"These for the van?" Schanke demanded, picking up a set of keys lying on the hall table. At Wiseman's nod he tossed them to an officer, "We're looking for a car key on a crucifix key ring." Then he reached for the phone.
"Yeah, Nick, we've got the bastard. He's in custody. With the key chain and Blake's testimony . . . we've got him. Neither of them will be going anywhere for a very long time."
Nick nodded to himself. It was over, then. And only just in time . . . he could see the sky brightening, minute by minute. It wouldn't be long now . . .
"Nick, are you there?" Schanke's voice was worried, "Hey, buddy, answer me."
"Yeah, I'm here Schank." No time for good-byes; Schanke deserved better, but maybe it was for the best. What could he say? "I'm going home." In more than one sense, he thought. That's what it felt like; there was no fear, only a drained calm. And a longing for an end to the pain.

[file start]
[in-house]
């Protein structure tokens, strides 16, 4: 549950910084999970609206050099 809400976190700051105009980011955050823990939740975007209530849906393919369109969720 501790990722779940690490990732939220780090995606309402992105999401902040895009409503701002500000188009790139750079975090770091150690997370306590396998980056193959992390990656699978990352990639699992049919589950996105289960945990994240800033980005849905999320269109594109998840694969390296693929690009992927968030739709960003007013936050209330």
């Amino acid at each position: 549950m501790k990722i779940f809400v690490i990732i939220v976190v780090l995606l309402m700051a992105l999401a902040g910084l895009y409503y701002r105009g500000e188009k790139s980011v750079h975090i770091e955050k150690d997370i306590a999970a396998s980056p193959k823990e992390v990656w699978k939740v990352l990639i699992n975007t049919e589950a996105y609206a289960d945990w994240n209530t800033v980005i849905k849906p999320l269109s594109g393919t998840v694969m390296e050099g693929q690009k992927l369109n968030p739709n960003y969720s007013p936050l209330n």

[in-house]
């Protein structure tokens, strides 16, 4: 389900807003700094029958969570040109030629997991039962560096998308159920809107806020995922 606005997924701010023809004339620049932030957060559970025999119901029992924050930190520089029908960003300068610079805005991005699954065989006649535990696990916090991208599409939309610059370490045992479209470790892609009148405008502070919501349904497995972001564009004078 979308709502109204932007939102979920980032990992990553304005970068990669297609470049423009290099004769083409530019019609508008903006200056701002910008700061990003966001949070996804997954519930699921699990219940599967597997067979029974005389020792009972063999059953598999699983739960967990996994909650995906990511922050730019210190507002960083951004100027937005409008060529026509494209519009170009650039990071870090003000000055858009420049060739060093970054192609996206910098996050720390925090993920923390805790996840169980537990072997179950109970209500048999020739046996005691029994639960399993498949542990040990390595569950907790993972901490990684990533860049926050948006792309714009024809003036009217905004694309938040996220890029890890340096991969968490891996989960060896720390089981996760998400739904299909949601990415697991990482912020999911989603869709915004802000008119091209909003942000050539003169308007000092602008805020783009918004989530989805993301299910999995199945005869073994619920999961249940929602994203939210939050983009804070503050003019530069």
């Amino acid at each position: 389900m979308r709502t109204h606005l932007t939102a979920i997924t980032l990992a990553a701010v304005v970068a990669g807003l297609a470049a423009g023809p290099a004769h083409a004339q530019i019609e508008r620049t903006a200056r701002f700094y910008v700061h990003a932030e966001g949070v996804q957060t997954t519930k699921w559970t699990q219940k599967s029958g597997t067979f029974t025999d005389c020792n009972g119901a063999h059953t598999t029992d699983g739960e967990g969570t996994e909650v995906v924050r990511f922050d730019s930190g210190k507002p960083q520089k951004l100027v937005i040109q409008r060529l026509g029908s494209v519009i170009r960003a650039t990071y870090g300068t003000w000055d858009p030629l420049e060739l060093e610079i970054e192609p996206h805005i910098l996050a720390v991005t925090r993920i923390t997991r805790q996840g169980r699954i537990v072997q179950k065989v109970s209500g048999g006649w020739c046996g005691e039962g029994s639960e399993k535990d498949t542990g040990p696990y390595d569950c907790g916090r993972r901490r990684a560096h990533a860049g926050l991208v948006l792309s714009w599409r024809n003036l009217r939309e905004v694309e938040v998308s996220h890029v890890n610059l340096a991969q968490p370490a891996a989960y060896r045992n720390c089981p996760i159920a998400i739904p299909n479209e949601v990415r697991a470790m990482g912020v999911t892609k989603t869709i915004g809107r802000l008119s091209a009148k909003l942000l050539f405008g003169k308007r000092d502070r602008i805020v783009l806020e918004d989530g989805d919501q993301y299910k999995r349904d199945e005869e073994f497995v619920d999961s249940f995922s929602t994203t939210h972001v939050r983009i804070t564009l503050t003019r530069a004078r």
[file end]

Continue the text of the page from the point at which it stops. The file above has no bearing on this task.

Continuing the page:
"O.K. I'm gonna take this creep in and maybe I'll stop by later? We can talk."
Schanke still sounded worried. Nick wished he could reassure him, but he couldn't. "Sure." He felt a stab of guilt; he'd vanished out of people's lives countless times before, but it never really got any easier. Only this time, the guilt wouldn't last very long.
"Thanks. Thanks for everything, O.K.?"
"Yeah, sure." Schanke was getting a bad feeling about this. "Nick, are you going to be all right?" But the dial tone was already buzzing in his ear. He started to redial Nick's number when he heard the shout.
"Detective Schanke! You'd better get down here now." Schanke followed the uniform down to the street at a jog. "Apparently he had a hostage . . . ."
Schanke stopped listening when he saw her sitting there on the ground behind the open van.
"Natalie! You're alive!" Maeve, helping to rub wrists and ankles that had only just been unbound, made way for him as Schanke descended on Nat with a bear hug. "What happened? Are you all right?" he asked in a worried voice.
Nat smiled, "Yeah, I'm O.K. Just stiff and sore."
"But how?" Schanke persisted, the detective in him taking over. "They brought in your body!"